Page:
My wife told me about a letter from her great-grandfather to her grandfather that she is taking to her brother. What a treasure! I doubt the author thought of his penned letter as a treasure when he wrote it. So it is for much, or most, of what we write to friends and family. Correspondence of today is a treasure for generations hence. What letters do you have? I got to thinking about that and the box of correspondence that I have been collecting and holding for decades.
I have a box of items, writings and memorabilia that I began to collect when I was nine or so. Included in the cardboard box – I call it my Wonder Years box for the television show by the same name which represents my era – is pretty much every letter and note I received from friends, most of whom were girls. Many are taped on the creases for having read them so many times as a coming-of-age boy-to-man. I have a letter or two that my brother wrote me before I was old enough to read and he was in Korea with the Air Force after the war. I have notes written to me on torn scraps of grocery bags when I worked at Handy Andy grocery store. There is a lot of growing up in those notes and letters, though I admit to not having opened the box in a decade or more.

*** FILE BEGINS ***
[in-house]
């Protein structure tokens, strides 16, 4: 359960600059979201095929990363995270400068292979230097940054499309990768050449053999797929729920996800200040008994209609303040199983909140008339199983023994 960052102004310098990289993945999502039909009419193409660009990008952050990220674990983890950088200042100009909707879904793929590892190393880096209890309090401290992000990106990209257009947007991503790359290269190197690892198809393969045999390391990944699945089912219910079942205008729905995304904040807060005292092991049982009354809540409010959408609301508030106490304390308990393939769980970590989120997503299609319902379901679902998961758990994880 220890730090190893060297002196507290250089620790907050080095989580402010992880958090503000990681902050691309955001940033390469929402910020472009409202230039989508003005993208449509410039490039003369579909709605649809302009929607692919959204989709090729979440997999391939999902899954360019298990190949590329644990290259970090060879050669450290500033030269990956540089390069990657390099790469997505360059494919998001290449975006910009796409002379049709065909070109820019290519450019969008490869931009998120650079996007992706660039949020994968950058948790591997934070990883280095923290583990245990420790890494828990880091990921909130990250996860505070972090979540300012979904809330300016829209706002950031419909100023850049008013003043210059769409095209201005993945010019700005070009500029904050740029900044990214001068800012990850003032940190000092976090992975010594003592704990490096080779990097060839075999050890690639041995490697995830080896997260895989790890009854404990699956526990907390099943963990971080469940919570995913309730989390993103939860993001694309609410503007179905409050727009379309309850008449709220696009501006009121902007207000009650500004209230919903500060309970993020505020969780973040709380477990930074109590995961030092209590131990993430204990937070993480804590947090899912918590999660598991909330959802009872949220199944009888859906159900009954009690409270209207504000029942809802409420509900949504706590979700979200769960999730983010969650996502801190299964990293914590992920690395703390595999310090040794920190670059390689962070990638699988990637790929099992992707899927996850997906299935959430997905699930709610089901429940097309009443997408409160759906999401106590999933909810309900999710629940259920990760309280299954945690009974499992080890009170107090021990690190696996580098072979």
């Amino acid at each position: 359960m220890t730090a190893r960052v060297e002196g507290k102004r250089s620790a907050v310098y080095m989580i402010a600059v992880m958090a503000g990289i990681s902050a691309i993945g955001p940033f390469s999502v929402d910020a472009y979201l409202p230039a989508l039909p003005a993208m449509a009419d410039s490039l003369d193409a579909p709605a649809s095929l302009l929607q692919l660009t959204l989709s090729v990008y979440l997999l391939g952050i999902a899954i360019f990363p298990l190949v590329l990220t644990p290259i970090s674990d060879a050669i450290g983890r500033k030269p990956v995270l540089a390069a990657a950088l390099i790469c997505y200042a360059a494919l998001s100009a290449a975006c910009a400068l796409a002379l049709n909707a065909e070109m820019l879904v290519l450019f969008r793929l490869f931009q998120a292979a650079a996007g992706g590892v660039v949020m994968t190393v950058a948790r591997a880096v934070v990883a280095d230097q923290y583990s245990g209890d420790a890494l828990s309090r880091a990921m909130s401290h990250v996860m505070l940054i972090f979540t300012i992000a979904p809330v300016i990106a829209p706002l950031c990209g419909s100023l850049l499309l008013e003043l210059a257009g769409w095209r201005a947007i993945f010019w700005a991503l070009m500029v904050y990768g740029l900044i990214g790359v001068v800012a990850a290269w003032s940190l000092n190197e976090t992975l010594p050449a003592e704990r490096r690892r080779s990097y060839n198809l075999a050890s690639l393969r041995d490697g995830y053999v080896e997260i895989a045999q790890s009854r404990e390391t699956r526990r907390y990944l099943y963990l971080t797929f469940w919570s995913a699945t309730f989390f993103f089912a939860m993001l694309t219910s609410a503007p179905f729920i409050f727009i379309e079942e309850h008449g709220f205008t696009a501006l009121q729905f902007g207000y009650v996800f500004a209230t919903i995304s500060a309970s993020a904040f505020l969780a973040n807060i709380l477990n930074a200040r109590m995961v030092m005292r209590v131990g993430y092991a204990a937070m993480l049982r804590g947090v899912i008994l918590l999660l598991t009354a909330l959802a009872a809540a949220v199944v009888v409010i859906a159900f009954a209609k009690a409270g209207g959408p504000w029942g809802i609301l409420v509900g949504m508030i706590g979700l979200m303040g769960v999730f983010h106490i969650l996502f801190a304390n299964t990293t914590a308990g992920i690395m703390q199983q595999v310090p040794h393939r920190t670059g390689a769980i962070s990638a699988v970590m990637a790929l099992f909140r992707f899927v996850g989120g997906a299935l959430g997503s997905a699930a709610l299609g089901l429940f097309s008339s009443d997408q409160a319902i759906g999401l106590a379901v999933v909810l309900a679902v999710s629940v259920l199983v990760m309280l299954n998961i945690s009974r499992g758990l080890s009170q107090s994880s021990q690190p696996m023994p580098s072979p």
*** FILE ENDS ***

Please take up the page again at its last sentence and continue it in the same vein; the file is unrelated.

I never really thought about why I kept them, but I knew somehow that I should. One of the stories I wrote when I was 12 and poems I wrote in high school appeared in my book Daddin’: The Verb of Being a Dad.
Perhaps the writings will illuminate ideas for a book (perhaps the one I am working on now about growing up in Houston!). Perhaps someone will reach out to me someday and I ask for them so they can better understand their mother when she was a young woman. Perhaps they will remain there until I am gone and my sons, granddaughters and grandsons read them to better understand me. Who knows? The point is that we don’t need to know why we keep treasures. We never know when personal writings as poetry, letters or stories become a treasure to someone else.
Sadly, the era of text messages and emails have stolen from our collections the writings of friends and family. Maybe we should be printing many of them and putting in a box for future generations.